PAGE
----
Evidence for branching in cryptococcal capsular polysaccharides and consequences on its biological activity

Radames J.B. Cordero, Susana Frases, Allan J. Guimaräes, Johanna Rivera, Arturo Casadevall

Research output: Contribution to journalArticlepeer-review

46 Scopus citations


The encapsulated fungus Cryptococcus neoformans is a common cause of life-threatening disease in immunocompromised individuals. Its major virulence determinant is the polysaccharide (PS) capsule. An unsolved problem in cryptococcal biology is whether the PSs composing the capsule are linear or complex branched polymers, as well as the implications of this structural composition in pathogenesis. In this study we approached the problem by combining static and dynamic light scattering, viscosity analysis, and high-resolution microscopy and correlated the findings with biological properties. Analysis of the dependence of capsular PS molecular mass and the radius of gyration provided strong evidence against a simple linear PS configuration. Shape factors calculated from light scattering measurements in solution revealed values consistent with polymer branching. Furthermore, viscosity measurements provided complementary evidence for structural branching. Electron microscopy showed PS spherical-like structures similar to other branched PS. Finally, we show that the capacity of capsular PS to interfere in complement-mediated phagocytosis, inhibit nitric oxide production by macrophage-like cells, protect against reactive oxygen species, antibody reactivity and half-life in serum were influenced by the degree of branching, providing evidence for the notion that PS branching is an important parameter in determining the biological activity of C. neoformans PS.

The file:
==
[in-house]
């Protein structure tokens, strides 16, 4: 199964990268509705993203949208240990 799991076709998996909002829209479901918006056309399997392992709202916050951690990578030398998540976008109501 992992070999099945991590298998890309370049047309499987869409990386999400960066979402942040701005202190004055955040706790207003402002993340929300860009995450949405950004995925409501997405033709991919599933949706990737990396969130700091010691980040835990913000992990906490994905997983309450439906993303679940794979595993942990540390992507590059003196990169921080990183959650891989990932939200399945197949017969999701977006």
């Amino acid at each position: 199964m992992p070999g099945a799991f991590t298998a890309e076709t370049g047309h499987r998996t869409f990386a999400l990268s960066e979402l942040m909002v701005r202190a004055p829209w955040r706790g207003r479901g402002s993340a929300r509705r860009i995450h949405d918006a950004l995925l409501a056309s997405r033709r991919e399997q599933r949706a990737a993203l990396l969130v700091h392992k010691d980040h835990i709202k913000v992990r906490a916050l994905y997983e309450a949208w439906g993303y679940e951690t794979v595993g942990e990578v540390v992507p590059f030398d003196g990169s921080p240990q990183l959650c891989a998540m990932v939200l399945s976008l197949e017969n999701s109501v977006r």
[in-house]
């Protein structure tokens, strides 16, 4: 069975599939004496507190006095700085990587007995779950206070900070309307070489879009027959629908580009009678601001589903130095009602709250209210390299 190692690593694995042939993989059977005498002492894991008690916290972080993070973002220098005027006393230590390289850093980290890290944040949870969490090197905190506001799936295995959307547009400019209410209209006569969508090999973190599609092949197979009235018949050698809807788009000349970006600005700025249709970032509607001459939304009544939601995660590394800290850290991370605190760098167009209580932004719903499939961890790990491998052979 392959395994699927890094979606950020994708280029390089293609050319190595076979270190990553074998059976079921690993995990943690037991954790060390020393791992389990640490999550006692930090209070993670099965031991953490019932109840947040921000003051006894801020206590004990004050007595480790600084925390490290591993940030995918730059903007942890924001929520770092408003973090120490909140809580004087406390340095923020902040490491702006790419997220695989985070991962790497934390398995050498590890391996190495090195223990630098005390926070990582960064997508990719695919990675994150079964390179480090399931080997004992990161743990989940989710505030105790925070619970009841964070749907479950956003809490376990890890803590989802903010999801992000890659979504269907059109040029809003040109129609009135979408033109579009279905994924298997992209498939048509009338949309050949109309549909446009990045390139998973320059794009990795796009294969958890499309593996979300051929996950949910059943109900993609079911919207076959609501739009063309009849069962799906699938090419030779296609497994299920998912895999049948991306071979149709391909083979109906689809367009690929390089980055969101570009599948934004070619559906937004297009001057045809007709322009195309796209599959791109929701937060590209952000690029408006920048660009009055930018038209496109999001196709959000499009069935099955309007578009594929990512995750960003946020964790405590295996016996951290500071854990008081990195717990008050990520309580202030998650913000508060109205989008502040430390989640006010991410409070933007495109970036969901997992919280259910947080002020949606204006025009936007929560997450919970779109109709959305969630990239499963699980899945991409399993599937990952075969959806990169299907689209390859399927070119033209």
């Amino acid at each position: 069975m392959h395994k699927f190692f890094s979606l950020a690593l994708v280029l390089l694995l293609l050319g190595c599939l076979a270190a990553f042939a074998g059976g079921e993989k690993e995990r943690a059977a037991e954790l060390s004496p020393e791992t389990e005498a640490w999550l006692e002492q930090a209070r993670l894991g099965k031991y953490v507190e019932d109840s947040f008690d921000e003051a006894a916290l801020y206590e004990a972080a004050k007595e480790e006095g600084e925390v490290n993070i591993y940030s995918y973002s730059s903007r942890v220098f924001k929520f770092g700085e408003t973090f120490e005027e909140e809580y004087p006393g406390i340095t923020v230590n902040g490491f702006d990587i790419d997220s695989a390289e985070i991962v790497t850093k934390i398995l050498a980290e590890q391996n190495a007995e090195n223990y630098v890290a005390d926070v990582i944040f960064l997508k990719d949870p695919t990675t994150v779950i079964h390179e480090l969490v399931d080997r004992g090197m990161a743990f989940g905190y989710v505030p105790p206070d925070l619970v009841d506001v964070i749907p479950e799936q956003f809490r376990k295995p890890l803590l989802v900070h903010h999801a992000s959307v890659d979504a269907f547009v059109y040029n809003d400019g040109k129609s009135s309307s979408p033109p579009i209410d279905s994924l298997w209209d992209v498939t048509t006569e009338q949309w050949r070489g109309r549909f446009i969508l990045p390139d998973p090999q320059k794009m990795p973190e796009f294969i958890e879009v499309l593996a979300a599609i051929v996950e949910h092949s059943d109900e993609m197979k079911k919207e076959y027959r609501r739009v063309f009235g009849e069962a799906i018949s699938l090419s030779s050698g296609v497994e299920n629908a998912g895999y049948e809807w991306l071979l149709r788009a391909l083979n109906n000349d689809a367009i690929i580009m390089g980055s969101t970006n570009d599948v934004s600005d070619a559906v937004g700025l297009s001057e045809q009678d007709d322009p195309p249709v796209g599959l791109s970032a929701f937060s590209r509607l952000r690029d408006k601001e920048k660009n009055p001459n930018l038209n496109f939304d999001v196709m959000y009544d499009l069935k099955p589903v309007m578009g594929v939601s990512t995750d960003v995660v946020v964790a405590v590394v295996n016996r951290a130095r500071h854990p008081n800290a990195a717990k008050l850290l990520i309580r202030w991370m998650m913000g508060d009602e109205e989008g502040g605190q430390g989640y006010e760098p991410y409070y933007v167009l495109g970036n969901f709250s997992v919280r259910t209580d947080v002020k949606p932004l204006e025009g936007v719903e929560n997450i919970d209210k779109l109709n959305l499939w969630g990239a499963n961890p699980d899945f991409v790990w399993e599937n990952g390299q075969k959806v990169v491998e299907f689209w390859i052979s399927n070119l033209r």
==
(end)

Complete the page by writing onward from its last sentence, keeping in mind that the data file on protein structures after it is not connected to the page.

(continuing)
Original languageEnglish (US)
Pages (from-to)1101-1117
Number of pages17
JournalMolecular Microbiology
Issue number4
StatePublished - Feb 2011
Externally publishedYes

ASJC Scopus subject areas

  • Microbiology
  • Molecular Biology


Dive into the research topics of 'Evidence for branching in cryptococcal capsular polysaccharides and consequences on its biological activity'. Together they form a unique fingerprint.

Cite this